After market reforms, villagers lacked communist leadership, as it was hard to manage with all the corruption of leaders and refusal to comply by villagers. Deng allowed people to express demands and published them on the Democracy Wall. Deng also began to modernize ideas after Mao. He strengthened the fields of agriculture, industry, national defense, science and technology. Deng changed a lot about how China was run because he wanted order, and wanted the rule of Law to provide as it makes the system more attractive to foreign investors.
Mao Zedong v.s. Deng Xiaoping Mao Zedong, one of the most notable communist revolutionaries and the founding father of the People’s Republic of China, has played a significant role in the county’s evolution into a communist-led system. His philosophies along with the power he gained as Chairman of the communist party allowed his to exert great influence over the people of China throughout most of the 50s, 60s, and 70s. Mao took the ideas of Marx’s communism and applied them to China (Mao Zedong Thought), favoring the peasants and the idea of a peasant revolution, rather than the industrial workers (China was not completely industrialized at the time). He believed the peasant class would be the driving force behind a communist takeover
The book speaks on how Mao’s Great Leap Forward lead to starvation and cannibalism and how collective farming would not be an efficient policy. It explains how government-planned economy resulted in a large financial hole that China stayed in for years. The BBC completely supports the message in the book, “The result, instead, was a massive decline in agricultural output, which, together with poor harvests, led to famine and the deaths of millions.” The BBC also agrees with the human and cultural toll in result of Mao starting the Cultural Revolution, and how that it crippled
Thus, he was not a hero, but was a tyrant as he used power unjustly. However, the success of the First Five Year Plan was solely a coincident. Mao usually made plans that were too radical. After the great achievement of the First Five Year Plan, there was a false optimism that goals could be easily achieved. He, thus, decided to achieve his aim by mobilizing people to participate mass movement to change China to a socialist modernized nation.
For example, the standardized axle length made travel much safer, easier and faster since everyone’s cart took up the same amount of space on the road. As well as creating standardized axle, Qin Shi Huangdi created a standardized currency that was used throughout the empire. A single currency benefited the dynasty by making trade and communications much easier. In “Document #5” entitled “Ten Kings and the Worlds They Ruled”, it is proven that King Louis’s reforms focused more on religious affairs by discussing implementation and goal of his policy: “Louis tried to impose uniformity in religious affairs… his actions made the edict [of Nantes]” (Doc 5). The reason he created the Edict was to establish toleration towards Huguenots (Protestants).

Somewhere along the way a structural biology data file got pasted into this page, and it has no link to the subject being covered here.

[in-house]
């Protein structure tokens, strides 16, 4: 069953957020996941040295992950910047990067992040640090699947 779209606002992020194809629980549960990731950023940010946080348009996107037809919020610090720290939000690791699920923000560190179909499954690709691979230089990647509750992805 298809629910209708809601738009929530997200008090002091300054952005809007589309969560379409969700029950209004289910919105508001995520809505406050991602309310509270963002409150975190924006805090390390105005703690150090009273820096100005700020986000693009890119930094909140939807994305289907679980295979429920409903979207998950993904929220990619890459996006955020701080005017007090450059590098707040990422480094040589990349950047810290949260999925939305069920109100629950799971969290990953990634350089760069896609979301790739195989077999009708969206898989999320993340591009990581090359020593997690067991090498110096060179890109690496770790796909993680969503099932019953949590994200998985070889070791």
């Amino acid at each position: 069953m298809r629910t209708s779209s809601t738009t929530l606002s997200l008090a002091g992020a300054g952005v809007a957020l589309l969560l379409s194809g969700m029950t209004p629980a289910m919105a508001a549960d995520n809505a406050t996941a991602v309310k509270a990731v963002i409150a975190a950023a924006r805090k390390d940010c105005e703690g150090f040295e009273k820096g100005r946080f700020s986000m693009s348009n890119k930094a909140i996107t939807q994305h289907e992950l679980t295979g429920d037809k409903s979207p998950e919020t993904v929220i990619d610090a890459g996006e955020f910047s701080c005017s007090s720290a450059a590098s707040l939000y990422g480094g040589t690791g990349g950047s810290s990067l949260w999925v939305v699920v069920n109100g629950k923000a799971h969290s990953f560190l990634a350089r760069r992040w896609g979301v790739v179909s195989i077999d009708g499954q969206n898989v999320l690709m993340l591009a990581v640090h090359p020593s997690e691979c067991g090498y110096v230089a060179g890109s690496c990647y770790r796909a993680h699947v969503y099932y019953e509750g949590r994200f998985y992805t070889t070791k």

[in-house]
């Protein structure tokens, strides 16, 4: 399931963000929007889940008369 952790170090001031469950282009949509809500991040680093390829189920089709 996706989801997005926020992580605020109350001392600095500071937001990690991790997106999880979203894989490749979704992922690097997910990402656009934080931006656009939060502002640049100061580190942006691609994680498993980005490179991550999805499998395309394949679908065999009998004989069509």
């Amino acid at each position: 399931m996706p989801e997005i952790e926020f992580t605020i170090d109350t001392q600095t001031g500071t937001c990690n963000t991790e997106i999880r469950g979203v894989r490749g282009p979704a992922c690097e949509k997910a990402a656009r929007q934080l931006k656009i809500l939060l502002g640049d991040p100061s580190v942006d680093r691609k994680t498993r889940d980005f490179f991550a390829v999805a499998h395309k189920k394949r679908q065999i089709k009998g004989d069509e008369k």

The decentralised government in Ming/Qing dynasties restricted foreign trade and focused on agriculture. Smith emphasized that the large internal market in China could not replace the foreign trade and blamed China’s isolationism and the lack of secure property rights for the lagging economic growth in the country. However, some Revisionists argued that Chinese had similar incomes as the Europeans in the 18th century. There are also a group of theorists called the California School believes in the “late divergence” between China and Europe which happened in the late Qing dynasty. They reject the factors of both Malthusian and Smithian model, and emphasized the importance of
Mao Zedong (also called Mao Tse-tung) established the People's Republic of China and was the primary pioneer of the nation from its foundation in 1949 until his passing in 1976. Mao also drove the communist revolution in China and battled against the Nationalist Party in the Chinese Civil War. His thoughts and methods of insight in regards to socialism and Marxism are frequently alluded to as Maoism. Mao was born the child of a laborer agriculturist on December 26, 1893 in Shaoshan, Hunan Province, China. He went to the neighborhood school until he turned 13 when he went to work 40 hours per week on the family's farm.
The impact of the Chinese Cultural Revolution on the arts and education The Chinese Cultural Revolution was a deadly weapon used by Mao Zedong to enforce his political power and wipe out the Chinese intelligentsia for the next few decades. It was a turning point in Chinese art, education and other traditions. When Mao officially encouraged his student army to destroy the “Four Olds”: old customs, culture, habits and ideas, China made a sharp turn towards cultural and intellectual decline. Visual art in late 1960s China was heavily influenced by politics and the wishes of the Chinese Communist Party. One of those policies was the cult of Mao Zedong.
The Chinese ruling class was instead opposed to the reform in China. The conservatives worried that changes in the reform will threaten themselves and weakened their power. The Hundred Days’ Reform is a great demonstration of how the power struggle resist the reform in China. The reform was short-lived, changes in political, social and military, economic system were proposed but were merely in paper due to opposition from the conservative Chinese official and the empress Cixi, who felt threatened by the changes, reformers backing the reform were then caught and executed. (Fairbank, Goldman, 1992) The reformation in China faced major opposition and thus the reform in China mainly focused in implementing western innovation and technology and little is changed in the more controversy political and legal